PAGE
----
This is the UK400 Club/British Birding Association Rare Bird Alert for Friday 23 July 2010, issued at 1900 hours, and published in association with Rare Bird Alert Pagers whilst utilising additional information gleaned from BirdGuides, the Regional Birdlines and local email groups.

The WHITE-TAILED PLOVER of recent weeks was last seen on Dungeness ARC PIT (Kent) on Wednesday and has not been seen in Britain since.

Bird of the day was undoubtedly the WILSON'S STORM PETREL that passed west along the North Norfolk coast this morning; initially seen and identified off Sheringham at 0820 hours (Kevin Shepherd), it later flew slowly west at less than half distance past Cley Coastguards from 0905-0911 hours, where it was seen by James McCallum (finder), Richard Millington, Mark Golley, Dave Holman, Christine Stean, Baz Harding and very briefly by Tony Aberdein and Trevor Davies. Reasonable 'scope views were obtained as it flew between the troughs. A fresh NNW wind had blown up overnight, with large numbers of Northern Gannets displaced and a few Manx Shearwaters. It represents the first record for Norfolk.

Much farther north, similar sea and wind conditions produced Sooty Shearwater and 225 Manx Shearwaters off of Whitburn (County Durham)

A first-summer male KING EIDER is summering with Common Eiders in Filey Bay (North Yorks) and can be found at falling or low tide feeding on mussels at the Brigg (see Dave Mansell's excellent images above)

At Dungeness RSPB (Kent), the GREAT WHITE EGRET remains on Denge Marsh, as does the breeding pair of PURPLE HERONS. Two juveniles have apparently now fledged the nest. The female LITTLE BITTERN is still attending to her fledged young at Ham Wall RSPB (Somerset) but remains very elusive and a very confiding GREAT WHITE EGRET has spent the week just downriver of the Ornamental Bridge at Clumber Park (Notts). Up to 15 EURASIAN SPOONBILLS are on Havergate Island (Suffolk) with a further 10 at Cley Marsh NWT (Norfolk).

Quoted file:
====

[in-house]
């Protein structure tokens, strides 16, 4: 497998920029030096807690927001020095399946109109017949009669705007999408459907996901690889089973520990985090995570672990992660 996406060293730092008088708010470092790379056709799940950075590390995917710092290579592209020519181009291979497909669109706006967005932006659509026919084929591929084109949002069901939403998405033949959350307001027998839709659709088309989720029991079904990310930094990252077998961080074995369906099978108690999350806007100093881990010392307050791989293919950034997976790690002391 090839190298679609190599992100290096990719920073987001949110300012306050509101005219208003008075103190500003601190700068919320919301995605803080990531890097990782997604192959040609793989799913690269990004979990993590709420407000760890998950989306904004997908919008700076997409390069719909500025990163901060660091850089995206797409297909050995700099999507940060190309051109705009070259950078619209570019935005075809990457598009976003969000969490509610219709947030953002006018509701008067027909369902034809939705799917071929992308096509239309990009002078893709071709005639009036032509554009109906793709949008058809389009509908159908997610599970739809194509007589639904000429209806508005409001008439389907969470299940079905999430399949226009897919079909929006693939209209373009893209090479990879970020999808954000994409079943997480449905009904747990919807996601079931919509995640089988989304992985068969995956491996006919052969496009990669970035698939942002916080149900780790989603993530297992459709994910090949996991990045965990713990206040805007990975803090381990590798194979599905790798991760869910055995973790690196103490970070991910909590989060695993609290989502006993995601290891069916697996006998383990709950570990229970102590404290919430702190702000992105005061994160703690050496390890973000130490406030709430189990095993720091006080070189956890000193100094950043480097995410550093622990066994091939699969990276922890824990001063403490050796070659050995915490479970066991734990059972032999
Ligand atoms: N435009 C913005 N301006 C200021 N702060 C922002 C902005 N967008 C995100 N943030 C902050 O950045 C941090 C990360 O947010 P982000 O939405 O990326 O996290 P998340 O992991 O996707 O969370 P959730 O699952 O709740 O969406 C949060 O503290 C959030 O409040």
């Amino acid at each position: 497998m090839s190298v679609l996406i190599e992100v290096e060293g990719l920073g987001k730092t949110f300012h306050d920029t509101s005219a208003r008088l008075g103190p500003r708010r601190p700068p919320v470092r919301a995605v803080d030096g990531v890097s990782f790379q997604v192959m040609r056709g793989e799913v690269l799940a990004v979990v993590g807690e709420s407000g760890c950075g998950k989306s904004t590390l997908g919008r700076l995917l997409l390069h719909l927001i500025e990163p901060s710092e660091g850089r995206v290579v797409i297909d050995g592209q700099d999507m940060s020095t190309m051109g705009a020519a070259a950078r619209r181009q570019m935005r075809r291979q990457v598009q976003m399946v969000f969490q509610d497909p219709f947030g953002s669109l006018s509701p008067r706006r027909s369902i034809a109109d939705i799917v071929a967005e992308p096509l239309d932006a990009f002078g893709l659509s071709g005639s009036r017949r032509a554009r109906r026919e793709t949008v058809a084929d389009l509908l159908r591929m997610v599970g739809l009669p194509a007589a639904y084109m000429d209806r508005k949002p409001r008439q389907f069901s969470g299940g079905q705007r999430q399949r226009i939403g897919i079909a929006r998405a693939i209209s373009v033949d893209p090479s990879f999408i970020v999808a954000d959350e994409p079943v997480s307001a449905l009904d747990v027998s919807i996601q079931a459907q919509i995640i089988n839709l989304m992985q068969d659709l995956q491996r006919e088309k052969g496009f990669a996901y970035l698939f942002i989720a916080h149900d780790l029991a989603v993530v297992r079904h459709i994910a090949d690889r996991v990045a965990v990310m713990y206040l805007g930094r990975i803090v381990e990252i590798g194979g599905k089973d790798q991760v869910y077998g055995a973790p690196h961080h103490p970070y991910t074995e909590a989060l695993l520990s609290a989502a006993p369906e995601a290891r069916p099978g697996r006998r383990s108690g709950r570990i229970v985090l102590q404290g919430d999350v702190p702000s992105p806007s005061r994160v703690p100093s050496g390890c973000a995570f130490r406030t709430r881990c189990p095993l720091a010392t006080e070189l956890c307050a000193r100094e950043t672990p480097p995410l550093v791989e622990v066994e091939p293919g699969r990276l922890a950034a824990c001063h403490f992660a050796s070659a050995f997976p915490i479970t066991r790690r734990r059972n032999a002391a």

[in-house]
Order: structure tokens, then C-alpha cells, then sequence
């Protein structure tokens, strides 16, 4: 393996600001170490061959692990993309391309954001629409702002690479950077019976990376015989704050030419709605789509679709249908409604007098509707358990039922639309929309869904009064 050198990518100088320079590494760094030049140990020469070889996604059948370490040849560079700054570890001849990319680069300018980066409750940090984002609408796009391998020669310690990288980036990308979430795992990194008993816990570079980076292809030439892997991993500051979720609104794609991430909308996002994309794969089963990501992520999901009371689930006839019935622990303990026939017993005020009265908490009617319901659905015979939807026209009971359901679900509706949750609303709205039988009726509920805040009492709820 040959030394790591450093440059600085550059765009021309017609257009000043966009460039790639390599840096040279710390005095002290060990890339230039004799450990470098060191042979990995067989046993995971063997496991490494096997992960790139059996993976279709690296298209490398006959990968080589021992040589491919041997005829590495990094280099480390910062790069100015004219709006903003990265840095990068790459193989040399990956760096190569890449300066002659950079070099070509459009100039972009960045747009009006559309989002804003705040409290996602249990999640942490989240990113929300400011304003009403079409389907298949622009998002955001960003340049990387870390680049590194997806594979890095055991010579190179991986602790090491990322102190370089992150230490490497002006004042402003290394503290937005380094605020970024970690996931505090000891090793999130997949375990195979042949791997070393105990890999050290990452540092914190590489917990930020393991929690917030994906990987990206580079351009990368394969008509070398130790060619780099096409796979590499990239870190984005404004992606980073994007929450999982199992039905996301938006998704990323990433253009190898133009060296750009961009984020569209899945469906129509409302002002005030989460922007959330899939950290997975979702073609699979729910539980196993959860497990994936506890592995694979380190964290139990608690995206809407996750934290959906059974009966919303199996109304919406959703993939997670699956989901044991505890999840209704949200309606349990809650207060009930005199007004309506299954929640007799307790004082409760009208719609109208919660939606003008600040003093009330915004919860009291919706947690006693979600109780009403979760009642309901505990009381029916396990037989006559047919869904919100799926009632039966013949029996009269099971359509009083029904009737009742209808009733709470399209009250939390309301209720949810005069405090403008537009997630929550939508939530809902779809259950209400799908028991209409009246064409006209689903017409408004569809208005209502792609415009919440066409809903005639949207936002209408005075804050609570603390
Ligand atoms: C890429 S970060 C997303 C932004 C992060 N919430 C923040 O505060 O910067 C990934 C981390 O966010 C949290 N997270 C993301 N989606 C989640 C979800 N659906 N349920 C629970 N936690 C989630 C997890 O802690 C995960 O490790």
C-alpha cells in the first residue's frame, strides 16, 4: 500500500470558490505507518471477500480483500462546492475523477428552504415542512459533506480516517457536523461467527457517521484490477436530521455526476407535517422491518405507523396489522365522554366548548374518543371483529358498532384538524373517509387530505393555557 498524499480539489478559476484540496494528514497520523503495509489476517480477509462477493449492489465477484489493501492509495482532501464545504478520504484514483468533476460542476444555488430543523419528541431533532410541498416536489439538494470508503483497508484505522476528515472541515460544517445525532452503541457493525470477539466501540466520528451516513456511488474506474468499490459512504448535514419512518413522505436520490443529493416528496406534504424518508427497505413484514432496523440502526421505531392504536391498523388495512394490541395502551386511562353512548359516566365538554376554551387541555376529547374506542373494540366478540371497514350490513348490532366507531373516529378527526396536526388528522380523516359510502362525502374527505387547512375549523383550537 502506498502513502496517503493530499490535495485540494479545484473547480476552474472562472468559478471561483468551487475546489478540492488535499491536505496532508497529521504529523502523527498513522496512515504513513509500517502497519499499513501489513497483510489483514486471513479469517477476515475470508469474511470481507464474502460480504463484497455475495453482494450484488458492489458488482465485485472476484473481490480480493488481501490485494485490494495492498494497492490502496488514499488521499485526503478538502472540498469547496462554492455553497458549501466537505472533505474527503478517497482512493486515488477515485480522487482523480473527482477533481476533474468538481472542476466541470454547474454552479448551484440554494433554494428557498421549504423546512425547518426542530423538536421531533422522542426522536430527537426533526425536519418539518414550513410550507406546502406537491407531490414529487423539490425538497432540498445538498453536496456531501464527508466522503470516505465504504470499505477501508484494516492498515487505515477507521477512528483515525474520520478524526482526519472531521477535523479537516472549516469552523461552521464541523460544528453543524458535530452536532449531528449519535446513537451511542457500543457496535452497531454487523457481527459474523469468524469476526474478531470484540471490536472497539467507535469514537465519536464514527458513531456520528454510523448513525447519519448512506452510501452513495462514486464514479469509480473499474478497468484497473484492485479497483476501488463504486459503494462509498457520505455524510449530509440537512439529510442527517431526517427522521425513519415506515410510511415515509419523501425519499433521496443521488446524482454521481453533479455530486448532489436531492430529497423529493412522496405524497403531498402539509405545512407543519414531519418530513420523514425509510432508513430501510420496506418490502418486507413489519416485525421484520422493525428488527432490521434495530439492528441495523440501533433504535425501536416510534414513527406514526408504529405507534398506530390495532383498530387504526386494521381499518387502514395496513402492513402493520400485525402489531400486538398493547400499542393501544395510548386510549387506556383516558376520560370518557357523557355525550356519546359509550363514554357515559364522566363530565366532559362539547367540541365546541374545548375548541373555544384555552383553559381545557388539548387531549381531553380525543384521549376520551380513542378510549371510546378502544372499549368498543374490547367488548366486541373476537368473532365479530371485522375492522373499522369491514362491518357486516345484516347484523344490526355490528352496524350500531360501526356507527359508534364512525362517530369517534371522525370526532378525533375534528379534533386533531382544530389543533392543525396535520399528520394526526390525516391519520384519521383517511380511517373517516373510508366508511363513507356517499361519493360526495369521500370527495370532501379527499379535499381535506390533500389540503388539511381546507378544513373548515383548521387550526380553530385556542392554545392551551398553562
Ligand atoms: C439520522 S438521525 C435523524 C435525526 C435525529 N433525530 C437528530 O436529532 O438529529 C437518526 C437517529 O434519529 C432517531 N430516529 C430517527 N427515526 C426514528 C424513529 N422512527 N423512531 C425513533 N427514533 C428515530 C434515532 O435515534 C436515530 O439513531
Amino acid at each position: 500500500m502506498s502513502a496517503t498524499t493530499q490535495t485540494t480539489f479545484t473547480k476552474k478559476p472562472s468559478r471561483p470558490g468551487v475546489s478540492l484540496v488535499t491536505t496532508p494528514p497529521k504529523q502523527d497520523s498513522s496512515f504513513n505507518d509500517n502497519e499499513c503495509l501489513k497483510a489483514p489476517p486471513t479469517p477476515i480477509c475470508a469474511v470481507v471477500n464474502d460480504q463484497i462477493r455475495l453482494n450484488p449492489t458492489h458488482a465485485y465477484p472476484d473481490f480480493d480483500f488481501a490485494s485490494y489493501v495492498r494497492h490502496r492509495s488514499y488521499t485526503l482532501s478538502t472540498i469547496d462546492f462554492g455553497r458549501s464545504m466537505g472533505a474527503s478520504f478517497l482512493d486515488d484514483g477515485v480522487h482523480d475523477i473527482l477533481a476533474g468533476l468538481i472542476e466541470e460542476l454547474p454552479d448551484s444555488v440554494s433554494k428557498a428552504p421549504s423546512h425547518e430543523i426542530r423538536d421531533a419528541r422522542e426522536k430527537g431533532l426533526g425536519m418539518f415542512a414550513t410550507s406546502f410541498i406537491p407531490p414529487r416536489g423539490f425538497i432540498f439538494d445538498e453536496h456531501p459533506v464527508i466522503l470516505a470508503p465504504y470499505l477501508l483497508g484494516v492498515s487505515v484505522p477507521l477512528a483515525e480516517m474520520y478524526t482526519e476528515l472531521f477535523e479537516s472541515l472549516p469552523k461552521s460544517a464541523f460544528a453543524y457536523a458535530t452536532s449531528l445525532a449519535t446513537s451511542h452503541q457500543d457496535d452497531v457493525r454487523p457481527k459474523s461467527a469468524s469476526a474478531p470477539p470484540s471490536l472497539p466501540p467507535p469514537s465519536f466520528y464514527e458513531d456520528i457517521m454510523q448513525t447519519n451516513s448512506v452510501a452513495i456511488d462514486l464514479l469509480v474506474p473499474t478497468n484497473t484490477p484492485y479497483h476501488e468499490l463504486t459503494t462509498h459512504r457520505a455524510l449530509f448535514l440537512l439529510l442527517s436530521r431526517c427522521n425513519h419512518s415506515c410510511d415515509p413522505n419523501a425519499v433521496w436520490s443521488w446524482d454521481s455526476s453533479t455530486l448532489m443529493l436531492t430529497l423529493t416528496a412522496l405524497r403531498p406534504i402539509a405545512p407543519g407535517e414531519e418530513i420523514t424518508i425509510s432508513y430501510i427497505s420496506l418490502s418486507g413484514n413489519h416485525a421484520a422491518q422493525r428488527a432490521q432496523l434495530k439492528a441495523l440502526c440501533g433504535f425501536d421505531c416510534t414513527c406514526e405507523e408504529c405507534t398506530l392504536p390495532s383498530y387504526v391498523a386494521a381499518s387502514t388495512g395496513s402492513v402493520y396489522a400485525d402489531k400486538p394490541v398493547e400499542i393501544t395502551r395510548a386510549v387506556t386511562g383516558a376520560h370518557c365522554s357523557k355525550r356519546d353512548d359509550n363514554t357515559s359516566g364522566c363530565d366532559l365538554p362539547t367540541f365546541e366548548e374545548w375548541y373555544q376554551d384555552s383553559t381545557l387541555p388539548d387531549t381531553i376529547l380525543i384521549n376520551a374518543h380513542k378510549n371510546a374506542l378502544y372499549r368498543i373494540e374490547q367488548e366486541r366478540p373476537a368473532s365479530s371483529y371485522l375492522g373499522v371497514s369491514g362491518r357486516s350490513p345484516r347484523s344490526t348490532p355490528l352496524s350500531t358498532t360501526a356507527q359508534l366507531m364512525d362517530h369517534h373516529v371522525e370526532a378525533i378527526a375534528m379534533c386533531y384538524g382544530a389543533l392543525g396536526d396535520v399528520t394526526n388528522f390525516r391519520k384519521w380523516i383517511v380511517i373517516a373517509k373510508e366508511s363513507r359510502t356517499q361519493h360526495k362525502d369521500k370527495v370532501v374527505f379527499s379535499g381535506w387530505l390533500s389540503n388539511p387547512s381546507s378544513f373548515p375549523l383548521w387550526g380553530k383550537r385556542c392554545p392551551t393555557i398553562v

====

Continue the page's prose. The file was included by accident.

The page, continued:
There is a scattering of WOOD SANDPIPERS around the country including a long-staying juvenile at the RSPB Rye House Marsh Reserve in Hertfordshire (see Phil Bishop's image above) whilst the two Norfolk PECTORAL SANDPIPERS remain, at Titchwell Freshmarsh and Welney WWT respectively.

A few RUDDY SHELDUCK of perhaps continental origin are appearing, including a flock of 9 in Northeast Scotland at Loch of Strathbeg RSPB (Aberdeenshire)

There is also a widespread influx of COMMON CROSSBILLS

In IRELAND, a first-summer NORTH AMERICAN HERRING GULL is at Blennerville (County Kerry), whilst the summering immature GLOSSY IBIS remains at Tacumshin Pools (County Wexford).

Tuesday 20 July 2010

GREAT BLACK-BACKED and KELP (CAPE) GULLS at Kniffiss Lagoon, Southern Morocco

See Discussion here -

Josh Jones has proven beyond doubt that both GREAT BLACK-BACKED and KELP (CAPE) GULLS are resident alongside each other at the Atlantic coast wetland of Kniffiss Lagoon, some 400 or so kilometres south of Agadir. This is a remarkable revelation, particularly when one considers that GBBG breeds no further south than a few rocky islets on the Brittany peninsular in NW France. Josh photographed two different adult KELP GULLS but it seems likely that the other eight adults usually seen by Western Palearctic visiting birders are actually GBBG.

Monday 19 July 2010

EAGLE OWL success in Tyneside

After the sad demise of one of the Lancashire pairs of EURASIAN EAGLE OWLS, it is encouraging to report that another pair which nested on the RSPB reserve at Geltsdale, near Brampton (Cumbria) successfully reared two young, with both birds fledging. These birds were studied intensively by the society wardens and it is pleasing to note that 90% of the diet was made up of Rabbits rather than endangered birds. After the debacle of Bowland in the early summer, I would like to commend the RSPB and this reserve's staff for protecting this pair so well and for ensuring a good news story for once with respect to this species.


Once again, Seawatch Southwest are partaking in daily seawatches from Gwennap Head, Porthgwarra, West Cornwall, for the fourth year in succession, predominantly in the task of counting and documenting the BALEARIC SHEARWATER passage off of there. A summary of daily sightings can be found here -

Interestingly, following on from last year, YELKOUAN SHEARWATERS, possibly of the Minorcan form, are being seen with some regularity, with at least 5 reported in the past week.

Mega July seawatch for SW IRELAND - MADEIRAN PETREL

On Sunday 18 July, weather conditions were just right to cash in on a bonanza seawatch from headlands in the southwest of IRELAND and Galley Head certainly did not disappoint...